The limits of antibody testing add to the immunity mystery.
One of the great mysteries of the coronavirus pandemic has been the fact that many stricken people have later discovered that they don’t seem to have antibodies, the protective proteins generated in response to an infection.
This has led to concerns that people may be susceptible to repeat infections.
The problem, writes The Times’s Apoorva Mandavilli, lies in the antibody tests.
Most commercial antibody tests offer crude yes-no answers. The tests are notorious for delivering false positives — results indicating that someone has antibodies when they do not.
But the volume of coronavirus antibodies is known to drop sharply once the acute illness ends, and it has become increasingly clear that tests may miss antibodies that are present at low levels.
Moreover, some tests — including those made by Abbott and Roche and offered by Quest Labs and LabCorp — are designed to detect a subtype of antibodies that doesn’t confer immunity and may wane even faster than the kind that can destroy the virus.
But the declining antibodies indicated by commercial tests don’t necessarily mean declining immunity, several experts said.
“Whatever your level is today, if you get infected, your antibody titers are going to go way up,” said Dr. Michael Mina, an immunologist at Harvard University, referring to the levels of antibodies in the blood. “The virus will never even have a chance the second time around.”
A small number of people may not produce any antibodies to the coronavirus. But even then, they will have “cellular immunity,” which includes T cells that learn to identify and destroy the virus. Virtually everyone infected with the coronavirus seems to develop T-cell responses, according to several recent studies.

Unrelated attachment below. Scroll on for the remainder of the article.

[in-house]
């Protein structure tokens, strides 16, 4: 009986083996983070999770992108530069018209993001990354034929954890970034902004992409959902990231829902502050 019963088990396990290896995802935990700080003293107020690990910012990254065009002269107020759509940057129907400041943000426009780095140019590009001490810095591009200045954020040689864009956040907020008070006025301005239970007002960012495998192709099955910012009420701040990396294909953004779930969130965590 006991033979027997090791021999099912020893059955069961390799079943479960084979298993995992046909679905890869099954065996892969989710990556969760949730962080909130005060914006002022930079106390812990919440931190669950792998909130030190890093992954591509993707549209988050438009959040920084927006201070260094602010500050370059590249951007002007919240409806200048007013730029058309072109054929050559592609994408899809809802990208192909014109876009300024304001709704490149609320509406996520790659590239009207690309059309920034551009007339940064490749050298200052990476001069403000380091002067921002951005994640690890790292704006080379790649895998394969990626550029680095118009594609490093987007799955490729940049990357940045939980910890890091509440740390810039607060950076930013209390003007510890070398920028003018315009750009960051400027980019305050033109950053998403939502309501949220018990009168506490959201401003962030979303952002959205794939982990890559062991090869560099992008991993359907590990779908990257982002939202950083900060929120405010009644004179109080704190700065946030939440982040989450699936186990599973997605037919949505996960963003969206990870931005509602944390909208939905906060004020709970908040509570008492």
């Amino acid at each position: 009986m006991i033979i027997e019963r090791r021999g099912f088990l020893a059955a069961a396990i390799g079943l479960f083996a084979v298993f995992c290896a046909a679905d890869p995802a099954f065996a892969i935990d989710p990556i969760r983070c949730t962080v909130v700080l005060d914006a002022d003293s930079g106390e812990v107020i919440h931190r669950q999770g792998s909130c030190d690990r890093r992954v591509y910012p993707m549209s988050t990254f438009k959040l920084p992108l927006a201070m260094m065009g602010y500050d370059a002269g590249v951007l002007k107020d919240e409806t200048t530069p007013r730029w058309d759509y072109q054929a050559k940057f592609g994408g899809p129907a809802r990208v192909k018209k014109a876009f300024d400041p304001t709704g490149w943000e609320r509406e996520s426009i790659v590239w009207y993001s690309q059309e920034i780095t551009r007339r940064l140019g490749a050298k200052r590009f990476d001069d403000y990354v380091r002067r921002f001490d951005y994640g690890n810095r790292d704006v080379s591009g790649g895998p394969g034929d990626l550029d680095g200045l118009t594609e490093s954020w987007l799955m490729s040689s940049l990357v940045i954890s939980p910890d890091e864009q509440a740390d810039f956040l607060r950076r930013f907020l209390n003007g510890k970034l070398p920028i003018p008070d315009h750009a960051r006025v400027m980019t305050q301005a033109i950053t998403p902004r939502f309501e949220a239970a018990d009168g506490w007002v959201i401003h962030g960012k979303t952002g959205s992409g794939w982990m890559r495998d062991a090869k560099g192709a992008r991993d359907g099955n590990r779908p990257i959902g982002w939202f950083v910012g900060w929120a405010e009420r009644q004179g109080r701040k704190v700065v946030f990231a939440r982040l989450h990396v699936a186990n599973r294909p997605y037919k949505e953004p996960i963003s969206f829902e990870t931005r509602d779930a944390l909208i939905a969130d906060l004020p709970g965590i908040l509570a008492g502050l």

The pandemic is taking an immense toll on the nonprofit groups that Americans rely on for social services, medical care, cultural and spiritual needs. Tens of thousands are likely to close without some kind of rescue package, the research group Candid has concluded from an analysis of tax filings.
The sector is the nation’s third-largest private employer, with 1.3 million nonprofits employing roughly 12.5 million people, about 10 percent of the total in the private sector. A Johns Hopkins University study estimated that 1.6 million nonprofit jobs were lost from February to May.
Nonprofits range from big-city hospitals to thrift shops that support local charities, and they are being upended by the pandemic in different ways. Many cannot fulfill their functions because of shutdowns and social distancing. For food pantries and free clinics, the economic upheaval has created a surge in clients.
“People who used to donate to nonprofits are now standing in line to receive services, which tells you while demand is soaring the resources are plummeting,” said Tim Delaney, the…